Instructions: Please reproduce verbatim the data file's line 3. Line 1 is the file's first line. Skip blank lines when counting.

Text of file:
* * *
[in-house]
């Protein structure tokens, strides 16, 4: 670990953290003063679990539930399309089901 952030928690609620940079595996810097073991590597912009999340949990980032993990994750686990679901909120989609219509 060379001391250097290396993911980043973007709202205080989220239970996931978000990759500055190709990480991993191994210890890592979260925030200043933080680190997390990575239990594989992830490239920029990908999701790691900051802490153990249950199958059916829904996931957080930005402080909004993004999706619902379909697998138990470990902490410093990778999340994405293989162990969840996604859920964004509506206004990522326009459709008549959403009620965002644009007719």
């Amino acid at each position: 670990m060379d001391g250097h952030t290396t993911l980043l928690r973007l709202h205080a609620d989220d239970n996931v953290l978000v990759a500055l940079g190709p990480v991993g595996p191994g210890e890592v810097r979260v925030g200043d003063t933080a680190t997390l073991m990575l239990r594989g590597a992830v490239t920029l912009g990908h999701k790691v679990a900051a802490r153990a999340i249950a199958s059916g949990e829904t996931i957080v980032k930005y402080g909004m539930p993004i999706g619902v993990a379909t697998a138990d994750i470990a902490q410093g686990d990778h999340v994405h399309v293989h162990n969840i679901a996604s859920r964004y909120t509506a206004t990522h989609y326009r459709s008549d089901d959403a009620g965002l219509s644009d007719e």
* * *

């Amino acid at each position: 670990m060379d001391g250097h952030t290396t993911l980043l928690r973007l709202h205080a609620d989220d239970n996931v953290l978000v990759a500055l940079g190709p990480v991993g595996p191994g210890e890592v810097r979260v925030g200043d003063t933080a680190t997390l073991m990575l239990r594989g590597a992830v490239t920029l912009g990908h999701k790691v679990a900051a802490r153990a999340i249950a199958s059916g949990e829904t996931i957080v980032k930005y402080g909004m539930p993004i999706g619902v993990a379909t697998a138990d994750i470990a902490q410093g686990d990778h999340v994405h399309v293989h162990n969840i679901a996604s859920r964004y909120t509506a206004t990522h989609y326009r459709s008549d089901d959403a009620g965002l219509s644009d007719e």